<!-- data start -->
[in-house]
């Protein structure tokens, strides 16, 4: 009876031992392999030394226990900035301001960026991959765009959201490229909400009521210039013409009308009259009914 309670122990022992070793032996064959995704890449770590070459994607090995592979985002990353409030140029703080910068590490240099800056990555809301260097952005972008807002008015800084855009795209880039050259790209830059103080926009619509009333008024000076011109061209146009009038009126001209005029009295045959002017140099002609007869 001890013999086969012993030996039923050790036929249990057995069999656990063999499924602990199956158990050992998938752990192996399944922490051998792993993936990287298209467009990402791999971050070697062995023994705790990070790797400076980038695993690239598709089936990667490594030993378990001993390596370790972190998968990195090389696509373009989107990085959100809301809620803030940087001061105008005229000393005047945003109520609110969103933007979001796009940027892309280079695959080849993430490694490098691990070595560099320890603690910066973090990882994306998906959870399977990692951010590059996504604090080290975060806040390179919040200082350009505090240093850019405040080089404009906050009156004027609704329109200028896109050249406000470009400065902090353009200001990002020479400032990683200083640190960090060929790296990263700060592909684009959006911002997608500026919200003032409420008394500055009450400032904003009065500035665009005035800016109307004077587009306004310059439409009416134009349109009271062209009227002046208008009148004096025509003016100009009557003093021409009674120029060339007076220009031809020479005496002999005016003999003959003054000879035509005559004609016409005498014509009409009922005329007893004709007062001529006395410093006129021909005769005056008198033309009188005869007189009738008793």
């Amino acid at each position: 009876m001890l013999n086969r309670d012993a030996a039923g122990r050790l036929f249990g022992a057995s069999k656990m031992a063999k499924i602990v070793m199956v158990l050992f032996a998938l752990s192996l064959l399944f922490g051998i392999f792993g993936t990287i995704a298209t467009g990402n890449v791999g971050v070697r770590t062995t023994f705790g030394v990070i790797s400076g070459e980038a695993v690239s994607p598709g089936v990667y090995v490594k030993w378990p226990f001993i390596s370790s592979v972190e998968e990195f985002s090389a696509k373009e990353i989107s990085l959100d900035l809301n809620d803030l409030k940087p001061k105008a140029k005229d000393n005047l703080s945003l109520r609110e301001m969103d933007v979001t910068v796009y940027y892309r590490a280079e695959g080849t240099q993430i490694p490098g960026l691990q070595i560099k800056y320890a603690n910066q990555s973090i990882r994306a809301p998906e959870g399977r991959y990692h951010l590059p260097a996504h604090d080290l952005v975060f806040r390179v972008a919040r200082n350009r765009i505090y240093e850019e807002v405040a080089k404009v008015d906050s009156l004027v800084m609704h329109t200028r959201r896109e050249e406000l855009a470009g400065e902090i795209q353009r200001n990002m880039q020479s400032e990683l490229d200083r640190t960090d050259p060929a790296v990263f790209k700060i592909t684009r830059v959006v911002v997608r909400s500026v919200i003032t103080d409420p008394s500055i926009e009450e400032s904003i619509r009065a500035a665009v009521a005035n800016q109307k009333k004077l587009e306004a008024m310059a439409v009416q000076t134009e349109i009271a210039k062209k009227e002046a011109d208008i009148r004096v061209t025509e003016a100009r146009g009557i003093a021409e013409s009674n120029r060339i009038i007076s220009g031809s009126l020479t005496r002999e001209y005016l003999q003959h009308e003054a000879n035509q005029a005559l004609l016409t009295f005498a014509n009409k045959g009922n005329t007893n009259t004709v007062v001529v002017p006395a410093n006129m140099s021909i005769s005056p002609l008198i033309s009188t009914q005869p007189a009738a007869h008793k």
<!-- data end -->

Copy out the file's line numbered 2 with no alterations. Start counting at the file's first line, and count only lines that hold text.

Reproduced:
């Protein structure tokens, strides 16, 4: 009876031992392999030394226990900035301001960026991959765009959201490229909400009521210039013409009308009259009914 309670122990022992070793032996064959995704890449770590070459994607090995592979985002990353409030140029703080910068590490240099800056990555809301260097952005972008807002008015800084855009795209880039050259790209830059103080926009619509009333008024000076011109061209146009009038009126001209005029009295045959002017140099002609007869 001890013999086969012993030996039923050790036929249990057995069999656990063999499924602990199956158990050992998938752990192996399944922490051998792993993936990287298209467009990402791999971050070697062995023994705790990070790797400076980038695993690239598709089936990667490594030993378990001993390596370790972190998968990195090389696509373009989107990085959100809301809620803030940087001061105008005229000393005047945003109520609110969103933007979001796009940027892309280079695959080849993430490694490098691990070595560099320890603690910066973090990882994306998906959870399977990692951010590059996504604090080290975060806040390179919040200082350009505090240093850019405040080089404009906050009156004027609704329109200028896109050249406000470009400065902090353009200001990002020479400032990683200083640190960090060929790296990263700060592909684009959006911002997608500026919200003032409420008394500055009450400032904003009065500035665009005035800016109307004077587009306004310059439409009416134009349109009271062209009227002046208008009148004096025509003016100009009557003093021409009674120029060339007076220009031809020479005496002999005016003999003959003054000879035509005559004609016409005498014509009409009922005329007893004709007062001529006395410093006129021909005769005056008198033309009188005869007189009738008793």